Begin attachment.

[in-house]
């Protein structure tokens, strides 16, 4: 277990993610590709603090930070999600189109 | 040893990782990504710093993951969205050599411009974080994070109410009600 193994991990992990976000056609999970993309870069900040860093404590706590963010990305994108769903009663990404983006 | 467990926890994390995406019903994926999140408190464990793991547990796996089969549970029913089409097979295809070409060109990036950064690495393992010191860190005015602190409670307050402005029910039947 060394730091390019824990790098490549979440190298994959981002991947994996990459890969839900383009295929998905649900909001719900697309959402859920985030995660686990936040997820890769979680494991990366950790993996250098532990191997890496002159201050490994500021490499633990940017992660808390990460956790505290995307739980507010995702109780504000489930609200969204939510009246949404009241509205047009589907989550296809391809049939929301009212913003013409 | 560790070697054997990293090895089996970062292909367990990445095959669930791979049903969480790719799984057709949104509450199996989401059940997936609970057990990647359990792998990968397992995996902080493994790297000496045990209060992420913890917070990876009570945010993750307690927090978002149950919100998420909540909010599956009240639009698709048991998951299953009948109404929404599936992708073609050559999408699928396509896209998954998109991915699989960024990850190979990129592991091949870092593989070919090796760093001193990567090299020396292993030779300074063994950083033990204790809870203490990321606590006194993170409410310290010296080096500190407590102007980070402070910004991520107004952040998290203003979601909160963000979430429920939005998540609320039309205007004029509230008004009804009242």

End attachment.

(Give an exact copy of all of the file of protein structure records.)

[in-house]
């Protein structure tokens, strides 16, 4: 277990993610590709603090930070999600189109 | 040893990782990504710093993951969205050599411009974080994070109410009600 193994991990992990976000056609999970993309870069900040860093404590706590963010990305994108769903009663990404983006 | 467990926890994390995406019903994926999140408190464990793991547990796996089969549970029913089409097979295809070409060109990036950064690495393992010191860190005015602190409670307050402005029910039947 060394730091390019824990790098490549979440190298994959981002991947994996990459890969839900383009295929998905649900909001719900697309959402859920985030995660686990936040997820890769979680494991990366950790993996250098532990191997890496002159201050490994500021490499633990940017992660808390990460956790505290995307739980507010995702109780504000489930609200969204939510009246949404009241509205047009589907989550296809391809049939929301009212913003013409 | 560790070697054997990293090895089996970062292909367990990445095959669930791979049903969480790719799984057709949104509450199996989401059940997936609970057990990647359990792998990968397992995996902080493994790297000496045990209060992420913890917070990876009570945010993750307690927090978002149950919100998420909540909010599956009240639009698709048991998951299953009948109404929404599936992708073609050559999408699928396509896209998954998109991915699989960024990850190979990129592991091949870092593989070919090796760093001193990567090299020396292993030779300074063994950083033990204790809870203490990321606590006194993170409410310290010296080096500190407590102007980070402070910004991520107004952040998290203003979601909160963000979430429920939005998540609320039309205007004029509230008004009804009242």